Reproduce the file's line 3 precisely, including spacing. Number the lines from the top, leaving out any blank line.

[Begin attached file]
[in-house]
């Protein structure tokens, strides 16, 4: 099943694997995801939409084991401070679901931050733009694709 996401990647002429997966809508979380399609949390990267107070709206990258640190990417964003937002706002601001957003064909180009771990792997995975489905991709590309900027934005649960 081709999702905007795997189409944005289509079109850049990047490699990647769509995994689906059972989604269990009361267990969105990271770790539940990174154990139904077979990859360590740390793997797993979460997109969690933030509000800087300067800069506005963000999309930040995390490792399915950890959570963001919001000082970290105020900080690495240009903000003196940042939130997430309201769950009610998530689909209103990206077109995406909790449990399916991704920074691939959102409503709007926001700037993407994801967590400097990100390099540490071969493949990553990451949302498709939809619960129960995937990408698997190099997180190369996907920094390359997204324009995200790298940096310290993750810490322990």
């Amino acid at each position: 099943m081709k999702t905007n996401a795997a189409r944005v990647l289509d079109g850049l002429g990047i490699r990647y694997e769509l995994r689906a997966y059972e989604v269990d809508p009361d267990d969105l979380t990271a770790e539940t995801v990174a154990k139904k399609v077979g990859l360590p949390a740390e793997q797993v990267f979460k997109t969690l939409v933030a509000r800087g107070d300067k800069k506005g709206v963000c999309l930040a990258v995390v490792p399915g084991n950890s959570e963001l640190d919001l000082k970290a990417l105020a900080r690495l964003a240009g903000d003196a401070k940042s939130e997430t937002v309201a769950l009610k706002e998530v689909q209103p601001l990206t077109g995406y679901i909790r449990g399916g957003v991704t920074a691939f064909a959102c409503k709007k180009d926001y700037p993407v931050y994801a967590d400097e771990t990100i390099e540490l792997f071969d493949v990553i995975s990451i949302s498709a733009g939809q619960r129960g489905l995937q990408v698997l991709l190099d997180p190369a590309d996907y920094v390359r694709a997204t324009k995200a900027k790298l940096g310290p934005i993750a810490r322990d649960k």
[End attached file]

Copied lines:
């Amino acid at each position: 099943m081709k999702t905007n996401a795997a189409r944005v990647l289509d079109g850049l002429g990047i490699r990647y694997e769509l995994r689906a997966y059972e989604v269990d809508p009361d267990d969105l979380t990271a770790e539940t995801v990174a154990k139904k399609v077979g990859l360590p949390a740390e793997q797993v990267f979460k997109t969690l939409v933030a509000r800087g107070d300067k800069k506005g709206v963000c999309l930040a990258v995390v490792p399915g084991n950890s959570e963001l640190d919001l000082k970290a990417l105020a900080r690495l964003a240009g903000d003196a401070k940042s939130e997430t937002v309201a769950l009610k706002e998530v689909q209103p601001l990206t077109g995406y679901i909790r449990g399916g957003v991704t920074a691939f064909a959102c409503k709007k180009d926001y700037p993407v931050y994801a967590d400097e771990t990100i390099e540490l792997f071969d493949v990553i995975s990451i949302s498709a733009g939809q619960r129960g489905l995937q990408v698997l991709l190099d997180p190369a590309d996907y920094v390359r694709a997204t324009k995200a900027k790298l940096g310290p934005i993750a810490r322990d649960k």